The mechanism that is used to tell the cache that it should create a sparse entry instead of a regular entry is by issuing a byte-range request from the caller. That tells the cache that the caller is prepared to deal with byte ranges, so the cache may store byte ranges. Note that if the cache already has a resource stored for the requested URL, issuing a byte range request will not "upgrade" that resource to be a sparse entry; in fact, in general there is no way to transform a regular entry into a sparse entry or vice-versa.

Once the HttpCache creates a sparse entry, the disk cache backend will be in charge of storing the byte ranges in an efficient way, and it will be able to evict part of a resource without throwing the whole entry away. For example, when watching a long video, the backend can discard the first part of the movie while still storing the part that is currently being received (and presented to the user). If the user goes back a few minutes, content can be served from the cache. If the user seeks to a portion that was already evicted, that part the video can be fetched again.

At any given time, it is possible for the cache to have stored a set of sections of a resource (which don't necessarily match any actual byte-range requested by the user) interspersed with missing data. In order to fulfill a given request, the HttpCache may have to issue a series of byte-range network requests for the missing parts, while returning data as needed either from disk or from the network. In other words, when dealing with sparse entries, the HttpCache::Transaction will synthesize network byte-range requests as needed.

Truncated Entries

A second scenario where the cache will generate byte-range request is when a regular entry (not sparse) was not completely received before the connection was lost (or the caller cancelled the request). In that case, the cache will attempt to serve the first part of the resource from disk, and issue a byte range request for the remainder of the resource. A large part of the logic to handle truncated entries is the same logic needed to support spares entries.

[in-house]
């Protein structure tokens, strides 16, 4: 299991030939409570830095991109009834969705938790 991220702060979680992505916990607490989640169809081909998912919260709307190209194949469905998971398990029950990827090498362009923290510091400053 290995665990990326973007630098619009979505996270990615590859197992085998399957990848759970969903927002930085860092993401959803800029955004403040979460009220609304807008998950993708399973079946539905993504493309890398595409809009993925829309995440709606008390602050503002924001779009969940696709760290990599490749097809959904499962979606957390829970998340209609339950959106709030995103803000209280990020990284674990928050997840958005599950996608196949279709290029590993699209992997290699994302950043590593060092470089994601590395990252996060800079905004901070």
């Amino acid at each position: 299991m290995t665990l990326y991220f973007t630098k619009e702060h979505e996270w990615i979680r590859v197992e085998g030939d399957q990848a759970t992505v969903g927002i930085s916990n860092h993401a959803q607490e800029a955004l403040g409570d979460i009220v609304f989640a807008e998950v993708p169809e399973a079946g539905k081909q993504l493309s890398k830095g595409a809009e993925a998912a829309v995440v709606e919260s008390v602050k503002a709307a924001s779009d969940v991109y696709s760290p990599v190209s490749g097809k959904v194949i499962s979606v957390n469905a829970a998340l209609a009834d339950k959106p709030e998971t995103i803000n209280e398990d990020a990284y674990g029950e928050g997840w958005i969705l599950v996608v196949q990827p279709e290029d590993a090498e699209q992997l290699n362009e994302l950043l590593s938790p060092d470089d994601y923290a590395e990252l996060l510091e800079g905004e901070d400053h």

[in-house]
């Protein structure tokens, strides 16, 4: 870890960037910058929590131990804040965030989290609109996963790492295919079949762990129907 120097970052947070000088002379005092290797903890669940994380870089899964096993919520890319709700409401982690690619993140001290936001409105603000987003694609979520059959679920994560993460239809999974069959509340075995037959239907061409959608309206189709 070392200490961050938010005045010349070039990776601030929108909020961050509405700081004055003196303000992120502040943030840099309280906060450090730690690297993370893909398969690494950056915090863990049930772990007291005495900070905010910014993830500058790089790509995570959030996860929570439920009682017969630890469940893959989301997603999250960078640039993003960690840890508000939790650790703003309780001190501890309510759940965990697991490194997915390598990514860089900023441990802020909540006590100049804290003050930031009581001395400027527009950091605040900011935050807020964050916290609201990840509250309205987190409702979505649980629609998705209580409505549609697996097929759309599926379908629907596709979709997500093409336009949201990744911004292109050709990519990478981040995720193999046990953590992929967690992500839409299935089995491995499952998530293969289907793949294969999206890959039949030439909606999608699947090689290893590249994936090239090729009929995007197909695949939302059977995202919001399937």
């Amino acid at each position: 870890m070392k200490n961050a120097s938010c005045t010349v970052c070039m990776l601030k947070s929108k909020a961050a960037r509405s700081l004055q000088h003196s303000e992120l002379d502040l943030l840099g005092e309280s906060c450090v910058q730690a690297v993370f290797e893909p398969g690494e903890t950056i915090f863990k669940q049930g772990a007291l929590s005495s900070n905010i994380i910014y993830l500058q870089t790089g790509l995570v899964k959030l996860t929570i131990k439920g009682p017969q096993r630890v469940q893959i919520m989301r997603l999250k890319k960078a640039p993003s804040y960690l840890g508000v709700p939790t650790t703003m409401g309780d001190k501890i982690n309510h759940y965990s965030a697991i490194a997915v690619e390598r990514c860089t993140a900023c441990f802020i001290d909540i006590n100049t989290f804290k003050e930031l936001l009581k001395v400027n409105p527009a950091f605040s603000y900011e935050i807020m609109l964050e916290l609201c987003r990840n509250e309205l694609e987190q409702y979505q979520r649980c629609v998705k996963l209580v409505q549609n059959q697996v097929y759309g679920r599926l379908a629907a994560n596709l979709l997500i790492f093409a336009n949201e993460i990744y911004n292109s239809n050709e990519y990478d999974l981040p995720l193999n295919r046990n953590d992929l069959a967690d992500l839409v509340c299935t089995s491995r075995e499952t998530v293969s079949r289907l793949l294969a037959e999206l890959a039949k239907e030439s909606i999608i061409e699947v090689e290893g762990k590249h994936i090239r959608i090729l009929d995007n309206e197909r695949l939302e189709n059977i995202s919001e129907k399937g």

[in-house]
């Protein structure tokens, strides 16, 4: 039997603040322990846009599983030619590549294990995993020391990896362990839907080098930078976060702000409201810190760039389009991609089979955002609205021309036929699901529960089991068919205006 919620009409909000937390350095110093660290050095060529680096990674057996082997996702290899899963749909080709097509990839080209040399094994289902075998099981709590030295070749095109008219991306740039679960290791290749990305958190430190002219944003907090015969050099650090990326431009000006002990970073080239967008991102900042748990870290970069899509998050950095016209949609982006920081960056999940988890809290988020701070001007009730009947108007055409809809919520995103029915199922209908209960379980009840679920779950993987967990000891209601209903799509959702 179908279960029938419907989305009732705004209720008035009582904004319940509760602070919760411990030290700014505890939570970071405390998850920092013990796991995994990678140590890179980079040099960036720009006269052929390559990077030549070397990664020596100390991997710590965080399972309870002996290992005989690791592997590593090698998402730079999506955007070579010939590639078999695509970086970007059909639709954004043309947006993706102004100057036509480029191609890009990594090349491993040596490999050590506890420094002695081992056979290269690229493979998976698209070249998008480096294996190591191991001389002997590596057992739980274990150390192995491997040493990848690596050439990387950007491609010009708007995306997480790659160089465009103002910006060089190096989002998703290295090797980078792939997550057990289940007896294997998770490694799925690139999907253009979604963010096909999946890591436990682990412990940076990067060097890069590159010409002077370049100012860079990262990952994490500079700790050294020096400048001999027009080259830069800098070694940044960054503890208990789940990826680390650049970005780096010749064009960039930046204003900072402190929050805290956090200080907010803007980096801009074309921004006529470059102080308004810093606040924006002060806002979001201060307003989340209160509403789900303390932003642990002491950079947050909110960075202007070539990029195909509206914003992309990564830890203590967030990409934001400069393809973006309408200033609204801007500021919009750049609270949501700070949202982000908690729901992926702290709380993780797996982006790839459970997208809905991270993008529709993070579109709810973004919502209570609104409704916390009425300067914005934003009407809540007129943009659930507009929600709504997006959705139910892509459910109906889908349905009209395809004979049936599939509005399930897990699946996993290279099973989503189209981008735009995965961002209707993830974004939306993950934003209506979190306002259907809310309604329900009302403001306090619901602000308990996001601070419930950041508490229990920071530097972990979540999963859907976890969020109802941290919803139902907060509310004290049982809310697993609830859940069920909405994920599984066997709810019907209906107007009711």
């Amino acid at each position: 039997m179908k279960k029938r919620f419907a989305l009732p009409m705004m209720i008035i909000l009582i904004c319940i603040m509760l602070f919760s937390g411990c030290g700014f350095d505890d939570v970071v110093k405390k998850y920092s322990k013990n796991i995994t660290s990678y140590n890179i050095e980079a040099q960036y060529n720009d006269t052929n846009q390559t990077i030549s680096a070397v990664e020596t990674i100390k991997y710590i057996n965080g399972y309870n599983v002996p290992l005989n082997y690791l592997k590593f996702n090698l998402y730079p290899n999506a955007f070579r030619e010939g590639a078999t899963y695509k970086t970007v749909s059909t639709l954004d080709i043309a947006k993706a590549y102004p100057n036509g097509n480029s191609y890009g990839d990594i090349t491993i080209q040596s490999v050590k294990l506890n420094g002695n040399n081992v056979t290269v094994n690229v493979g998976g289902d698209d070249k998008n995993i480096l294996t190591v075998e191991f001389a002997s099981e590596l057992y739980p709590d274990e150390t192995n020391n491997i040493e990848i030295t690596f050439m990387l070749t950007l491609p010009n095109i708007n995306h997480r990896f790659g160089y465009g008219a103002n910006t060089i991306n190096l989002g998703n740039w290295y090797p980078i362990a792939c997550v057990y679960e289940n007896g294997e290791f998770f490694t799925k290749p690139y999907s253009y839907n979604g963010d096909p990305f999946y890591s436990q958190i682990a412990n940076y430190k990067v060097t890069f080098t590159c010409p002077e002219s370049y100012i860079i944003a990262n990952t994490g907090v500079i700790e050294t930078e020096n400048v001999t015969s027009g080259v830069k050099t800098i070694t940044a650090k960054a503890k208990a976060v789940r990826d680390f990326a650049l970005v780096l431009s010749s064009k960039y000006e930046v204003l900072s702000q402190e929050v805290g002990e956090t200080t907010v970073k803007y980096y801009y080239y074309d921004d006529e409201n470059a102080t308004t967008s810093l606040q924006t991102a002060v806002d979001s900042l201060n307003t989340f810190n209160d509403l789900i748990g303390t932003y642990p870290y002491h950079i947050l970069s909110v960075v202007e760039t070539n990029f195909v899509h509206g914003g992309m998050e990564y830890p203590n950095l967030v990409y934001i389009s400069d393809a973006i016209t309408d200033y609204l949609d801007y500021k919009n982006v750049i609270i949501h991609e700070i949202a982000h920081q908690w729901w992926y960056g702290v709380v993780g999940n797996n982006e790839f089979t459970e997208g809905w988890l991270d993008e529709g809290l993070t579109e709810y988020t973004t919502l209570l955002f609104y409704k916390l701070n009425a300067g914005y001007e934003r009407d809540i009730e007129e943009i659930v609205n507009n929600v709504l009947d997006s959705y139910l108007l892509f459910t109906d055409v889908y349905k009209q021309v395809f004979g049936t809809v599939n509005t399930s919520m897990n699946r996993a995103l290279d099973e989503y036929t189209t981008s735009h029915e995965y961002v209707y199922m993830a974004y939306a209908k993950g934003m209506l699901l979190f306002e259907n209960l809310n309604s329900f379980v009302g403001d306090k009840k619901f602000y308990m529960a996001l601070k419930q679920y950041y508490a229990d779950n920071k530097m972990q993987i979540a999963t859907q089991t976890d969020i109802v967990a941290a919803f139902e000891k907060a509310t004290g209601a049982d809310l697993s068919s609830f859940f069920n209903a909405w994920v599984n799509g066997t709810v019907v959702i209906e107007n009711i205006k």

Byte-Range Requests

As explained above, byte-range requests are used to trigger the creation of sparse entries (if the resource was not previously stored). From the user point of view, the cache will transparently fulfill any combination of byte-range requests and regular requests either from sparse, truncated or normal entries. Needless to say, if a client uses byte-range requests it should be prepared to deal with the implications of that request, as having to determine when requests can be combined together, what a range applies to (over the wire bytes) etc.


The bulk of the cache logic is implemented by the cache transaction. At the center of the implementation there is a very large state machine (probably the most common pattern in the network stack, given the asynchronous nature of the problem). Note that there's a block of comments that document the most common flow patterns for the state machine, just before the main switch implementation.

This is a general (not exhaustive) diagram of the state machine:


This diagram is not meant to track the latest version of the code, but rather to provide a rough overview of what the state machine transitions look like. The flow is relatively straight forward for regular entries, but the fact that the cache can generate a number of network requests to fulfill a single request that involves sparse entries make it so that there is a big loop going back to START_PARTIAL_CACHE_VALIDATION. Remember that each individual network request can fail, or the server may have a more recent version of the resource... although in general, that kind of server behavior while we are working with a request will result in an error condition.